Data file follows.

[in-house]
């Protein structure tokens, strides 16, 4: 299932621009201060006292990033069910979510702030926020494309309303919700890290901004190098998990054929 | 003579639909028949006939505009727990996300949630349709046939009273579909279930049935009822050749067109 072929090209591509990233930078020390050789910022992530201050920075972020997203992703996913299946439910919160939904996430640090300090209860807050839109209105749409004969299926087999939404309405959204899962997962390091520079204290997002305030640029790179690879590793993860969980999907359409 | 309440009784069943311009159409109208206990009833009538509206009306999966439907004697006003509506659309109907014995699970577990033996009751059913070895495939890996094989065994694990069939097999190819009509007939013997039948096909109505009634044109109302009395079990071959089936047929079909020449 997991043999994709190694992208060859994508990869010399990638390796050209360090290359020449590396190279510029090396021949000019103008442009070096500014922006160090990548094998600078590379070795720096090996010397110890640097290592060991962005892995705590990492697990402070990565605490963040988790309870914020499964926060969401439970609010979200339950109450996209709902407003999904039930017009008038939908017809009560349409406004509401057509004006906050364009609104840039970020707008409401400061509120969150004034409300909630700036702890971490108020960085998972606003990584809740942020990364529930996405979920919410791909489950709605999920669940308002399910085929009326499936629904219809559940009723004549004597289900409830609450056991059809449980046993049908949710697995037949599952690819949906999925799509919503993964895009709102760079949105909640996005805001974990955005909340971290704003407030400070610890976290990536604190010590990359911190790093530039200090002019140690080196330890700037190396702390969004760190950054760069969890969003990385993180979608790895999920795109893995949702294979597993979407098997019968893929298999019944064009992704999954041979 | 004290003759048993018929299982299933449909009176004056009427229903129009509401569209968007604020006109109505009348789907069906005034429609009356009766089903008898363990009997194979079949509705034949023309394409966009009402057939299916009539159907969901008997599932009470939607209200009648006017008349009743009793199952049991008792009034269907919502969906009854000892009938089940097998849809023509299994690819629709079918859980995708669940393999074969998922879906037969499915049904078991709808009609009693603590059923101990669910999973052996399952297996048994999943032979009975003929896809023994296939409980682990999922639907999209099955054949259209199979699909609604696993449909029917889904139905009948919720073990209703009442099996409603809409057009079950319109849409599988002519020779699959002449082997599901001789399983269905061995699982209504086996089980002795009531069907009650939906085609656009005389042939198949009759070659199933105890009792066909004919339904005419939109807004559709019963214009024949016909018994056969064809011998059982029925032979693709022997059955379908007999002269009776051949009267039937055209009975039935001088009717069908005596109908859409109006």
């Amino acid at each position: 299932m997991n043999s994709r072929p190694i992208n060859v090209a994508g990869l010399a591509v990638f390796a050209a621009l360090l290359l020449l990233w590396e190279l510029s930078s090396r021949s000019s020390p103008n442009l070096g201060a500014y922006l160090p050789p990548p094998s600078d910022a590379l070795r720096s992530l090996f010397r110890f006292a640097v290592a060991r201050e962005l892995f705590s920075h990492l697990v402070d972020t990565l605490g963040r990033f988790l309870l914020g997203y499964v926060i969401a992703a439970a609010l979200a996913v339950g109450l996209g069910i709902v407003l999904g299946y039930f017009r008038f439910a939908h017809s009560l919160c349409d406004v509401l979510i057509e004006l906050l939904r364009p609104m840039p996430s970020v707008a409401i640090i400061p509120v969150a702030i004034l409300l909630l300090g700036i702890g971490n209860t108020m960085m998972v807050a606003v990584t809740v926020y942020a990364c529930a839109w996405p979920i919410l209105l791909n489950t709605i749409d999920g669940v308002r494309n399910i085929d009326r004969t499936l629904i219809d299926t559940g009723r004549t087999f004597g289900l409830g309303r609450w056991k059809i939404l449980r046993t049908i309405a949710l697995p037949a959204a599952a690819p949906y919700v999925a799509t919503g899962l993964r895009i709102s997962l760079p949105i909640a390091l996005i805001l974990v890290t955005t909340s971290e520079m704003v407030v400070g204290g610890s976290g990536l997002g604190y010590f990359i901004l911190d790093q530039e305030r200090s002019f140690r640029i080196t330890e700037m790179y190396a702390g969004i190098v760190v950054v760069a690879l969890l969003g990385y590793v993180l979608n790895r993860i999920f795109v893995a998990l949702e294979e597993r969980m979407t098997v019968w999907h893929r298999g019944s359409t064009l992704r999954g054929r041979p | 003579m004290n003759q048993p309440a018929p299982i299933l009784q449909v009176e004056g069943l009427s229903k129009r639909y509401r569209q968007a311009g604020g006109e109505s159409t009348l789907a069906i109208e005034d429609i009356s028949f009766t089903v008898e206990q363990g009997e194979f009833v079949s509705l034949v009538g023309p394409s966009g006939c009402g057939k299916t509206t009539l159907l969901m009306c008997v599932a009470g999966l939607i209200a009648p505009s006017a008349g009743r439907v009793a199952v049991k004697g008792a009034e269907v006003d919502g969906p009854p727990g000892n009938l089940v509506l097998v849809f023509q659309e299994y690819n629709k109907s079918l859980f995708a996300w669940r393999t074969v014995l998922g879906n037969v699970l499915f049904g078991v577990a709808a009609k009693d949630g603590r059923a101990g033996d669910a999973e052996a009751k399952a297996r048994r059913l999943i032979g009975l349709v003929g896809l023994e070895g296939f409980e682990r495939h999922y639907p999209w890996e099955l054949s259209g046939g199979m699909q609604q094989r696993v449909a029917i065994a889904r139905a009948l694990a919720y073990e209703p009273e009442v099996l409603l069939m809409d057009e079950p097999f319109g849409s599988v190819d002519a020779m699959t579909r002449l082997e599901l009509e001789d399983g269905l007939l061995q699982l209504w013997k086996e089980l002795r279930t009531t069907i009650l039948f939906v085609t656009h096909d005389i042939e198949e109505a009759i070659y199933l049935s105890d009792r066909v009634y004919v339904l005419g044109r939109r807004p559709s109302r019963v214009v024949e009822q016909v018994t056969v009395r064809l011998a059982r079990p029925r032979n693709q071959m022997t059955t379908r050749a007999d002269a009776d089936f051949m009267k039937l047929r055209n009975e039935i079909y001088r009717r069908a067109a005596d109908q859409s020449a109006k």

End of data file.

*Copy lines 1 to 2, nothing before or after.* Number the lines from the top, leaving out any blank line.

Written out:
[in-house]
């Protein structure tokens, strides 16, 4: 299932621009201060006292990033069910979510702030926020494309309303919700890290901004190098998990054929 | 003579639909028949006939505009727990996300949630349709046939009273579909279930049935009822050749067109 072929090209591509990233930078020390050789910022992530201050920075972020997203992703996913299946439910919160939904996430640090300090209860807050839109209105749409004969299926087999939404309405959204899962997962390091520079204290997002305030640029790179690879590793993860969980999907359409 | 309440009784069943311009159409109208206990009833009538509206009306999966439907004697006003509506659309109907014995699970577990033996009751059913070895495939890996094989065994694990069939097999190819009509007939013997039948096909109505009634044109109302009395079990071959089936047929079909020449 997991043999994709190694992208060859994508990869010399990638390796050209360090290359020449590396190279510029090396021949000019103008442009070096500014922006160090990548094998600078590379070795720096090996010397110890640097290592060991962005892995705590990492697990402070990565605490963040988790309870914020499964926060969401439970609010979200339950109450996209709902407003999904039930017009008038939908017809009560349409406004509401057509004006906050364009609104840039970020707008409401400061509120969150004034409300909630700036702890971490108020960085998972606003990584809740942020990364529930996405979920919410791909489950709605999920669940308002399910085929009326499936629904219809559940009723004549004597289900409830609450056991059809449980046993049908949710697995037949599952690819949906999925799509919503993964895009709102760079949105909640996005805001974990955005909340971290704003407030400070610890976290990536604190010590990359911190790093530039200090002019140690080196330890700037190396702390969004760190950054760069969890969003990385993180979608790895999920795109893995949702294979597993979407098997019968893929298999019944064009992704999954041979 | 004290003759048993018929299982299933449909009176004056009427229903129009509401569209968007604020006109109505009348789907069906005034429609009356009766089903008898363990009997194979079949509705034949023309394409966009009402057939299916009539159907969901008997599932009470939607209200009648006017008349009743009793199952049991008792009034269907919502969906009854000892009938089940097998849809023509299994690819629709079918859980995708669940393999074969998922879906037969499915049904078991709808009609009693603590059923101990669910999973052996399952297996048994999943032979009975003929896809023994296939409980682990999922639907999209099955054949259209199979699909609604696993449909029917889904139905009948919720073990209703009442099996409603809409057009079950319109849409599988002519020779699959002449082997599901001789399983269905061995699982209504086996089980002795009531069907009650939906085609656009005389042939198949009759070659199933105890009792066909004919339904005419939109807004559709019963214009024949016909018994056969064809011998059982029925032979693709022997059955379908007999002269009776051949009267039937055209009975039935001088009717069908005596109908859409109006």